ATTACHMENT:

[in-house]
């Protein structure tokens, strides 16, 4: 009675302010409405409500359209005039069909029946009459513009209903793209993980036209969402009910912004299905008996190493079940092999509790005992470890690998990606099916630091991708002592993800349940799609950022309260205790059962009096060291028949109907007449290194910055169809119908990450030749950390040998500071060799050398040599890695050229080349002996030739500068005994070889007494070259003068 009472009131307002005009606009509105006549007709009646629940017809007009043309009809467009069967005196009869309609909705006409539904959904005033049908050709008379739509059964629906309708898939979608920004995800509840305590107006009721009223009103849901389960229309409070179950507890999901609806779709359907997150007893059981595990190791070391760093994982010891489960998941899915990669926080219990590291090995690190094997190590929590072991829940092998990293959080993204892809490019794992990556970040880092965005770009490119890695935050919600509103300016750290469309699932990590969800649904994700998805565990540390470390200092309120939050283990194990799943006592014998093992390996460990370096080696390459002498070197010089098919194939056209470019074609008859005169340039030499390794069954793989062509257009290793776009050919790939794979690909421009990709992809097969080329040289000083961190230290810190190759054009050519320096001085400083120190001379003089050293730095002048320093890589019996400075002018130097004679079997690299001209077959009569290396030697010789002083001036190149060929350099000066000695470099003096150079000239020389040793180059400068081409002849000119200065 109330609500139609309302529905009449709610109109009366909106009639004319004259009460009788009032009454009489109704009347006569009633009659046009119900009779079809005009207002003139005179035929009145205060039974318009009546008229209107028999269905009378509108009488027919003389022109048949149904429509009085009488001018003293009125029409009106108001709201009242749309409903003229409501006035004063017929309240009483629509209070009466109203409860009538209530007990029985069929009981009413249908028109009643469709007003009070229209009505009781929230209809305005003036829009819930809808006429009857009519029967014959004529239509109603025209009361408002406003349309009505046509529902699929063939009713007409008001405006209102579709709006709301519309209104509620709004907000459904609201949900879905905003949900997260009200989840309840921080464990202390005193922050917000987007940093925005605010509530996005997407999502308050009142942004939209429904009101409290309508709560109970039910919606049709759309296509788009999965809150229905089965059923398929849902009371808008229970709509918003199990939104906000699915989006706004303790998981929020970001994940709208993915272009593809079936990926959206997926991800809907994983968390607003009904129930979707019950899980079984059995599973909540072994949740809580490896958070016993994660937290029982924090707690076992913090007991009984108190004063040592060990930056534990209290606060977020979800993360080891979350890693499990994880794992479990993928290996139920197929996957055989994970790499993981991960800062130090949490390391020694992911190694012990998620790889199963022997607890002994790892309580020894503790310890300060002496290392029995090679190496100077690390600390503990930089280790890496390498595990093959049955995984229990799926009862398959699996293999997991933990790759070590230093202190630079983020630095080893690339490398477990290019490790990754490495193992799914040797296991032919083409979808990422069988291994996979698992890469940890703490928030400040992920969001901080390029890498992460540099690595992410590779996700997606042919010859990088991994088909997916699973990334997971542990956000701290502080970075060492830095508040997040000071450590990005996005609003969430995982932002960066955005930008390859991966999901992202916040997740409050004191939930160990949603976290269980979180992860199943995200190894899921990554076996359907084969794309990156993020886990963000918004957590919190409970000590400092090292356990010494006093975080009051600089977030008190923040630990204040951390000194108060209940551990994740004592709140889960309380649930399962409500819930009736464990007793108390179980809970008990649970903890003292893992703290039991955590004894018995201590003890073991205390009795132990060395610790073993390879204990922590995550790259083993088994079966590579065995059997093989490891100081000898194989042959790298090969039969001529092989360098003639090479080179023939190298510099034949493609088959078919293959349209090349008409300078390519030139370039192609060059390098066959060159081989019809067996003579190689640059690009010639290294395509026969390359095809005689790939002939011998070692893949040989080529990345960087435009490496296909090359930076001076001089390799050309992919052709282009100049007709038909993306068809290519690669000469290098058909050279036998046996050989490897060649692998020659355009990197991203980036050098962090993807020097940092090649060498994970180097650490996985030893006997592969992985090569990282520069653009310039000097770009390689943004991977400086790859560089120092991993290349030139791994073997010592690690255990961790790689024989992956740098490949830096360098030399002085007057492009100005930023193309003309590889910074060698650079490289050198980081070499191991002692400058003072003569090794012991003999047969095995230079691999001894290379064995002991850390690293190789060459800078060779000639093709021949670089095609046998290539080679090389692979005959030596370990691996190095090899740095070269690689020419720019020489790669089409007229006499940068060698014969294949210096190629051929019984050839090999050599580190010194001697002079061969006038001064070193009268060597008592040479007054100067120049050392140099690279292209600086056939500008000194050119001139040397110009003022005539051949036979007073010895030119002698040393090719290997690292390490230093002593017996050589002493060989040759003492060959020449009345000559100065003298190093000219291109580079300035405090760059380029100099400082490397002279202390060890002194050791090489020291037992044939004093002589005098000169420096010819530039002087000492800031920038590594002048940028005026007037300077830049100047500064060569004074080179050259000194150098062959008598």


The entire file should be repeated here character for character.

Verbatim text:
[in-house]
């Protein structure tokens, strides 16, 4: 009675302010409405409500359209005039069909029946009459513009209903793209993980036209969402009910912004299905008996190493079940092999509790005992470890690998990606099916630091991708002592993800349940799609950022309260205790059962009096060291028949109907007449290194910055169809119908990450030749950390040998500071060799050398040599890695050229080349002996030739500068005994070889007494070259003068 009472009131307002005009606009509105006549007709009646629940017809007009043309009809467009069967005196009869309609909705006409539904959904005033049908050709008379739509059964629906309708898939979608920004995800509840305590107006009721009223009103849901389960229309409070179950507890999901609806779709359907997150007893059981595990190791070391760093994982010891489960998941899915990669926080219990590291090995690190094997190590929590072991829940092998990293959080993204892809490019794992990556970040880092965005770009490119890695935050919600509103300016750290469309699932990590969800649904994700998805565990540390470390200092309120939050283990194990799943006592014998093992390996460990370096080696390459002498070197010089098919194939056209470019074609008859005169340039030499390794069954793989062509257009290793776009050919790939794979690909421009990709992809097969080329040289000083961190230290810190190759054009050519320096001085400083120190001379003089050293730095002048320093890589019996400075002018130097004679079997690299001209077959009569290396030697010789002083001036190149060929350099000066000695470099003096150079000239020389040793180059400068081409002849000119200065 109330609500139609309302529905009449709610109109009366909106009639004319004259009460009788009032009454009489109704009347006569009633009659046009119900009779079809005009207002003139005179035929009145205060039974318009009546008229209107028999269905009378509108009488027919003389022109048949149904429509009085009488001018003293009125029409009106108001709201009242749309409903003229409501006035004063017929309240009483629509209070009466109203409860009538209530007990029985069929009981009413249908028109009643469709007003009070229209009505009781929230209809305005003036829009819930809808006429009857009519029967014959004529239509109603025209009361408002406003349309009505046509529902699929063939009713007409008001405006209102579709709006709301519309209104509620709004907000459904609201949900879905905003949900997260009200989840309840921080464990202390005193922050917000987007940093925005605010509530996005997407999502308050009142942004939209429904009101409290309508709560109970039910919606049709759309296509788009999965809150229905089965059923398929849902009371808008229970709509918003199990939104906000699915989006706004303790998981929020970001994940709208993915272009593809079936990926959206997926991800809907994983968390607003009904129930979707019950899980079984059995599973909540072994949740809580490896958070016993994660937290029982924090707690076992913090007991009984108190004063040592060990930056534990209290606060977020979800993360080891979350890693499990994880794992479990993928290996139920197929996957055989994970790499993981991960800062130090949490390391020694992911190694012990998620790889199963022997607890002994790892309580020894503790310890300060002496290392029995090679190496100077690390600390503990930089280790890496390498595990093959049955995984229990799926009862398959699996293999997991933990790759070590230093202190630079983020630095080893690339490398477990290019490790990754490495193992799914040797296991032919083409979808990422069988291994996979698992890469940890703490928030400040992920969001901080390029890498992460540099690595992410590779996700997606042919010859990088991994088909997916699973990334997971542990956000701290502080970075060492830095508040997040000071450590990005996005609003969430995982932002960066955005930008390859991966999901992202916040997740409050004191939930160990949603976290269980979180992860199943995200190894899921990554076996359907084969794309990156993020886990963000918004957590919190409970000590400092090292356990010494006093975080009051600089977030008190923040630990204040951390000194108060209940551990994740004592709140889960309380649930399962409500819930009736464990007793108390179980809970008990649970903890003292893992703290039991955590004894018995201590003890073991205390009795132990060395610790073993390879204990922590995550790259083993088994079966590579065995059997093989490891100081000898194989042959790298090969039969001529092989360098003639090479080179023939190298510099034949493609088959078919293959349209090349008409300078390519030139370039192609060059390098066959060159081989019809067996003579190689640059690009010639290294395509026969390359095809005689790939002939011998070692893949040989080529990345960087435009490496296909090359930076001076001089390799050309992919052709282009100049007709038909993306068809290519690669000469290098058909050279036998046996050989490897060649692998020659355009990197991203980036050098962090993807020097940092090649060498994970180097650490996985030893006997592969992985090569990282520069653009310039000097770009390689943004991977400086790859560089120092991993290349030139791994073997010592690690255990961790790689024989992956740098490949830096360098030399002085007057492009100005930023193309003309590889910074060698650079490289050198980081070499191991002692400058003072003569090794012991003999047969095995230079691999001894290379064995002991850390690293190789060459800078060779000639093709021949670089095609046998290539080679090389692979005959030596370990691996190095090899740095070269690689020419720019020489790669089409007229006499940068060698014969294949210096190629051929019984050839090999050599580190010194001697002079061969006038001064070193009268060597008592040479007054100067120049050392140099690279292209600086056939500008000194050119001139040397110009003022005539051949036979007073010895030119002698040393090719290997690292390490230093002593017996050589002493060989040759003492060959020449009345000559100065003298190093000219291109580079300035405090760059380029100099400082490397002279202390060890002194050791090489020291037992044939004093002589005098000169420096010819530039002087000492800031920038590594002048940028005026007037300077830049100047500064060569004074080179050259000194150098062959008598």